Mayor Dolce overseeing changes in City Hall

Editor’s note: This is the second of a two-part series on Dunkirk Mayor Anthony J. Dolce’s first year in office.

The city of Dunkirk is governed in the fashion of the county, state and federal governments, a strong executive branch with legislative oversight. Dunkirk Mayor Anthony J. Dolce has just completed his first year in the city’s executive office after four-plus terms as a councilman.

Mayors and councils have not always had the best working relationships and Dolce was asked how his relationship with Common Council has been.

“Like any relationship, it has its ups and downs, but I think overall we have a wonderful rapport. I look forward to their visits and to their conversations,” he replied. “It’s a very energetic group. There’s a lot they want to get done, there’s a lot we want to get done. I think it’s more of a give and take, prioritizing, but overall I’m thrilled with it. I think we’re on the right track; it’s just things take time.”

Over the past year there has been grumbling among some City Hall workers that some council members have taken too much of the workers’ time. Dolce was asked if council was overstepping its bounds under the City Charter.

“We have had internal discussions on how we should progress with things. As I’m sure the public knows, my way of doing things is different than others and I think that has caused conflicts at times, no doubt about it,” he replied. “I think overall our goals are the same, our intents are the same for the most part, but there’s people who have known me in office and before who know the type of person I am, and that’s different than others on council. We work through that and we’ll get it done.”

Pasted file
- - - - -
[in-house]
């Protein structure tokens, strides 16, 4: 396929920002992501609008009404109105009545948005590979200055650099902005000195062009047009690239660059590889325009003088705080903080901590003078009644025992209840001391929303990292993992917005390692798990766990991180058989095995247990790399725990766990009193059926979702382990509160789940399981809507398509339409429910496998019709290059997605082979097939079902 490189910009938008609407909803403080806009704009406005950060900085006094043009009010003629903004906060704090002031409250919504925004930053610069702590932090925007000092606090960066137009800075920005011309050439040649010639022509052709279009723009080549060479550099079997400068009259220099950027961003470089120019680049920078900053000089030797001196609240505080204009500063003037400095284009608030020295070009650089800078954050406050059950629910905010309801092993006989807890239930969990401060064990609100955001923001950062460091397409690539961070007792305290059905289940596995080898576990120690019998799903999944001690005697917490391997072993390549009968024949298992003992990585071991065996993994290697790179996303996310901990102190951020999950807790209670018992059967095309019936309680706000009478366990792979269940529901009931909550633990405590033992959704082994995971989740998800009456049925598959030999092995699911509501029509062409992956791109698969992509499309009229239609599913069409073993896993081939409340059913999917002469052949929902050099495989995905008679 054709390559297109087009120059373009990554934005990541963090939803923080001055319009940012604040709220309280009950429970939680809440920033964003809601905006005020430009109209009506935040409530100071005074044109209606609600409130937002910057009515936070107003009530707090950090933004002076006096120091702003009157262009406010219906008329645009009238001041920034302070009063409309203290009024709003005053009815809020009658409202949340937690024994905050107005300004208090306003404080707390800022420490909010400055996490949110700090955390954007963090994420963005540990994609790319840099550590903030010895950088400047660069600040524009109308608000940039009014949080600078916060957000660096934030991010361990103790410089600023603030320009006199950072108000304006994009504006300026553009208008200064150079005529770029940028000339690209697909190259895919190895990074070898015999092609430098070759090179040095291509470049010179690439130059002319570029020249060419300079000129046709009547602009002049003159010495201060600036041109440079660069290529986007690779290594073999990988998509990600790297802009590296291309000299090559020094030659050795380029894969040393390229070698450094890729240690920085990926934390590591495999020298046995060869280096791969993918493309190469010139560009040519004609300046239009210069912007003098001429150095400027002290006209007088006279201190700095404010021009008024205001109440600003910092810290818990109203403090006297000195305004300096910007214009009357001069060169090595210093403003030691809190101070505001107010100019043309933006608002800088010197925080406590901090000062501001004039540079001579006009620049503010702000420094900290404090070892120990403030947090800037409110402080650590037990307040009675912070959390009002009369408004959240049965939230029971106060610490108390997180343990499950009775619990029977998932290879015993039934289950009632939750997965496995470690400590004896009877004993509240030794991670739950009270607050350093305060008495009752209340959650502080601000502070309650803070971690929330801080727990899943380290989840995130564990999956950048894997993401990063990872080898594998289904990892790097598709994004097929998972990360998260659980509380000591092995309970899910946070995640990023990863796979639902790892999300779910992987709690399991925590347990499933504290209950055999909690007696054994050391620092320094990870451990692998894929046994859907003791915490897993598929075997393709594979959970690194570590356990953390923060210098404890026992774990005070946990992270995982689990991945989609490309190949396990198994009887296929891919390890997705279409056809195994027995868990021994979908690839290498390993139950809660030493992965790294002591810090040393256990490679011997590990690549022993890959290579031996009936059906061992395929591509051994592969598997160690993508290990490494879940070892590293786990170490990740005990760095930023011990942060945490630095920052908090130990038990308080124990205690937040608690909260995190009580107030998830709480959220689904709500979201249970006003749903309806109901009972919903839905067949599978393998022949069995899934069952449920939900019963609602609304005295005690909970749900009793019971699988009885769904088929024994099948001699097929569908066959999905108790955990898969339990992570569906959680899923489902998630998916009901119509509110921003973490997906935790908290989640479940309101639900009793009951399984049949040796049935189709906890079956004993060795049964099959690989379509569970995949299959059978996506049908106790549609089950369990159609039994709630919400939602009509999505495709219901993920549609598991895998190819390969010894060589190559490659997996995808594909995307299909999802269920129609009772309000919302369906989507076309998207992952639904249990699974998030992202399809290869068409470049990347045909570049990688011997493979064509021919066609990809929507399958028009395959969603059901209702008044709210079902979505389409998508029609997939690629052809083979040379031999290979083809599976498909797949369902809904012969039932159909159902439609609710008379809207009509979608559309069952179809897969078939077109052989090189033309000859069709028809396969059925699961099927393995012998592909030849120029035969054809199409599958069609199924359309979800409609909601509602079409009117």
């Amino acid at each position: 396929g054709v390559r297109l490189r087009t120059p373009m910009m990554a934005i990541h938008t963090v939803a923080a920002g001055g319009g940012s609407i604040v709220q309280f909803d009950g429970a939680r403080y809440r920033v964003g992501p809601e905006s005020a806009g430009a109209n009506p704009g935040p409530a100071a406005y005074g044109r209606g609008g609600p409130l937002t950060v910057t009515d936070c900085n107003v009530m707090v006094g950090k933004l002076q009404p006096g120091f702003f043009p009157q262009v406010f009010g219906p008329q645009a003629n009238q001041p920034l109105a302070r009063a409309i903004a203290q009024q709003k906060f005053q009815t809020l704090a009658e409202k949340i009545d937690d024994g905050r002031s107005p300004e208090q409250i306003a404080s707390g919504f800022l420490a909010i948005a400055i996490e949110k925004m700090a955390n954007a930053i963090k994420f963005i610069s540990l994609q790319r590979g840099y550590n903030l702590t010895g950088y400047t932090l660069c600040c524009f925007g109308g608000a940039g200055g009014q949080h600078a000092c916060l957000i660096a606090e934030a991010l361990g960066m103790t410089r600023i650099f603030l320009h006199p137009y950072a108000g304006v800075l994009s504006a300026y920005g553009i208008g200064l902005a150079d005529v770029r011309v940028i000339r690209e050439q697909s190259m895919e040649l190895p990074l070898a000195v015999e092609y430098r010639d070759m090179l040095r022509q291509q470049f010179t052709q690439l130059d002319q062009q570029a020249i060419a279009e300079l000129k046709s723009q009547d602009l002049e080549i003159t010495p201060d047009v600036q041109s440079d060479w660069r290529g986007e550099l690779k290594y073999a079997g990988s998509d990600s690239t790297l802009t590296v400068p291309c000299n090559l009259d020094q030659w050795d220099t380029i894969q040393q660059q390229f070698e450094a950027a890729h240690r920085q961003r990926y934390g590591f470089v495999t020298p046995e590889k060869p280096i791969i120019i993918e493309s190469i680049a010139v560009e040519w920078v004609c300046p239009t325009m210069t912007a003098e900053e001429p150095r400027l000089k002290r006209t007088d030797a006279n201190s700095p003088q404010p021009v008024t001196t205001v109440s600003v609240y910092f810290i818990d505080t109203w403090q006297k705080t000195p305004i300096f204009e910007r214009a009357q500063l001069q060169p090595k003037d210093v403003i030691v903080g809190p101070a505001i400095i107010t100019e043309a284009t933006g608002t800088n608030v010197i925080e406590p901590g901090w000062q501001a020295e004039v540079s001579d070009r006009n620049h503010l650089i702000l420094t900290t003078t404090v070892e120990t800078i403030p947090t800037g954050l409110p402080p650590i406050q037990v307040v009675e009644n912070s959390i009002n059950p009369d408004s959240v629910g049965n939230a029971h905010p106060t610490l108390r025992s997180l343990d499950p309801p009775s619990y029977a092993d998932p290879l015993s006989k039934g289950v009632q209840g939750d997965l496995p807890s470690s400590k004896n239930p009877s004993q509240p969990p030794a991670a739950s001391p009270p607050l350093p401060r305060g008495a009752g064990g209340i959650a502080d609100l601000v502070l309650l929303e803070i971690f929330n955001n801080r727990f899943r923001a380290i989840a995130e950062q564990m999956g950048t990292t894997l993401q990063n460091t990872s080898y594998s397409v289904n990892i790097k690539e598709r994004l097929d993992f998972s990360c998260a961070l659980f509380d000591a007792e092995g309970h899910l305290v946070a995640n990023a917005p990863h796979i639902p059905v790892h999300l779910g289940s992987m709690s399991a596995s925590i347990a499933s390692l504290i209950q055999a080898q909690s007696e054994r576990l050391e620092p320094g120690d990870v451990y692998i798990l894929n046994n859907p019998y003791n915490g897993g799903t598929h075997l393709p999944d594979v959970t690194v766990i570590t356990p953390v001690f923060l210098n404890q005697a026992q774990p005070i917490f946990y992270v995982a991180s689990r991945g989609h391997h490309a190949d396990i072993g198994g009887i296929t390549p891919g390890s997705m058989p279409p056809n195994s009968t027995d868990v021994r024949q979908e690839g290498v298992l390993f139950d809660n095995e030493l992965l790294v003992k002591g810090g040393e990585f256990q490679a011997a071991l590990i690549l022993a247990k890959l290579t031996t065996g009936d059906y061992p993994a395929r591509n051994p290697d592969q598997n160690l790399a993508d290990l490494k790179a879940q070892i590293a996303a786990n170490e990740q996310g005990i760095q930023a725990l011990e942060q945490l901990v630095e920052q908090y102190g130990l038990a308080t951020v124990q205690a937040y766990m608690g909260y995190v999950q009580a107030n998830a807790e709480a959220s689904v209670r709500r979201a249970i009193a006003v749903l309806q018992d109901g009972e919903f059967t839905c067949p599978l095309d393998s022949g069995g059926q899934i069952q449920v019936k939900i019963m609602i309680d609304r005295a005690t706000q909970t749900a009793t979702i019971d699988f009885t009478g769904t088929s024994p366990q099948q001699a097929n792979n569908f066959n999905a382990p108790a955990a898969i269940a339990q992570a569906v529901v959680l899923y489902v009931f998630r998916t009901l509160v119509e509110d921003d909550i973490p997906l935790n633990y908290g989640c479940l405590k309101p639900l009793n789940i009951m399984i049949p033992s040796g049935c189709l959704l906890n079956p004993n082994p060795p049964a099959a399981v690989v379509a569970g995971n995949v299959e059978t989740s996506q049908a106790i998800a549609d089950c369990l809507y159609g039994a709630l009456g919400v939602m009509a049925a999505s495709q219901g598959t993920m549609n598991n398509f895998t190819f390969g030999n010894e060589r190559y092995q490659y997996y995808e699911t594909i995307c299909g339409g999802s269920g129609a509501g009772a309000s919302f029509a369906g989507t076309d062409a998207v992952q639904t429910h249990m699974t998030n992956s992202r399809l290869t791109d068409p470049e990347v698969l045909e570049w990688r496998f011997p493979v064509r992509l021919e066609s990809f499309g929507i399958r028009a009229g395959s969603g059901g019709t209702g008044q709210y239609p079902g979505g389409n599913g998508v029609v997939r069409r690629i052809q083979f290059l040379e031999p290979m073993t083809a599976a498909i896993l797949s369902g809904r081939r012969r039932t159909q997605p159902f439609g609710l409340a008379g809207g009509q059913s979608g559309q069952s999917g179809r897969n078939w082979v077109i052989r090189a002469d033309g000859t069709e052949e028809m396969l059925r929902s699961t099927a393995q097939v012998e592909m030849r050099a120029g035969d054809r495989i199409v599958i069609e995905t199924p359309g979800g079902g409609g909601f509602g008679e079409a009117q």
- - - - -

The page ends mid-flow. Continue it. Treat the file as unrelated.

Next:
Dolce was asked what difference he sees in his relationship with council than that of his predecessor, former Mayor Richard Frey.

“It’s no secret I did not visit this office much, especially the last two years in particular. Part of it was my work schedule, there really wasn’t the opportunity to come up here, and part of it was I wanted things on paper,” he stated. “I got to the point were I started writing memos and getting answers to questions that way. That worked for a while and then I stopped getting response to the memos. I think council feels extremely comfortable coming in here and airing their grievances and concerns to me.”

Dolce added he has a great deal of communication with this council.

“I can’t speak from other council members perspective when I was a council member. I know some were in here quite a bit,” he said. “I know others took my approach so I can’t speak to them. I’m just speaking for myself as to what I see as the big difference.”



Dolce said the lack of “outside-the-building progress” is a problem.